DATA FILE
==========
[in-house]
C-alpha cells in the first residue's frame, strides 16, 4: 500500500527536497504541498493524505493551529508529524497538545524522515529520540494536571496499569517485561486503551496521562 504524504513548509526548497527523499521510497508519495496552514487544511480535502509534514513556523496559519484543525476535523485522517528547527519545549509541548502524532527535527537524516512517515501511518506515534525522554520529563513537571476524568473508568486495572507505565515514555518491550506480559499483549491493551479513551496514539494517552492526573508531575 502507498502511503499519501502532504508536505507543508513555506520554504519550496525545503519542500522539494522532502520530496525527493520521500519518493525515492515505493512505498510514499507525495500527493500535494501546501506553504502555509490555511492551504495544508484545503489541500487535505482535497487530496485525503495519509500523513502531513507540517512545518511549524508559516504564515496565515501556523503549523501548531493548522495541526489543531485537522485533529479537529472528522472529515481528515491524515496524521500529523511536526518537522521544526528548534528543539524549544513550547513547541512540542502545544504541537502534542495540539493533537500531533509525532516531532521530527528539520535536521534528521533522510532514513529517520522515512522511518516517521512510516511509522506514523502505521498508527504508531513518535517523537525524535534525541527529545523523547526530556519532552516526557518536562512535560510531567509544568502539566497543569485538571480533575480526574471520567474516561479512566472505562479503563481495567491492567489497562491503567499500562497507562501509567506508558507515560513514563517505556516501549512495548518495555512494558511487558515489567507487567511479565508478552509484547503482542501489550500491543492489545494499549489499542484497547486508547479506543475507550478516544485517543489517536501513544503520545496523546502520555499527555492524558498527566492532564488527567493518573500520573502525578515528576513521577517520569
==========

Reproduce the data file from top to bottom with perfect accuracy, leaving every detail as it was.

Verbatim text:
[in-house]
C-alpha cells in the first residue's frame, strides 16, 4: 500500500527536497504541498493524505493551529508529524497538545524522515529520540494536571496499569517485561486503551496521562 504524504513548509526548497527523499521510497508519495496552514487544511480535502509534514513556523496559519484543525476535523485522517528547527519545549509541548502524532527535527537524516512517515501511518506515534525522554520529563513537571476524568473508568486495572507505565515514555518491550506480559499483549491493551479513551496514539494517552492526573508531575 502507498502511503499519501502532504508536505507543508513555506520554504519550496525545503519542500522539494522532502520530496525527493520521500519518493525515492515505493512505498510514499507525495500527493500535494501546501506553504502555509490555511492551504495544508484545503489541500487535505482535497487530496485525503495519509500523513502531513507540517512545518511549524508559516504564515496565515501556523503549523501548531493548522495541526489543531485537522485533529479537529472528522472529515481528515491524515496524521500529523511536526518537522521544526528548534528543539524549544513550547513547541512540542502545544504541537502534542495540539493533537500531533509525532516531532521530527528539520535536521534528521533522510532514513529517520522515512522511518516517521512510516511509522506514523502505521498508527504508531513518535517523537525524535534525541527529545523523547526530556519532552516526557518536562512535560510531567509544568502539566497543569485538571480533575480526574471520567474516561479512566472505562479503563481495567491492567489497562491503567499500562497507562501509567506508558507515560513514563517505556516501549512495548518495555512494558511487558515489567507487567511479565508478552509484547503482542501489550500491543492489545494499549489499542484497547486508547479506543475507550478516544485517543489517536501513544503520545496523546502520555499527555492524558498527566492532564488527567493518573500520573502525578515528576513521577517520569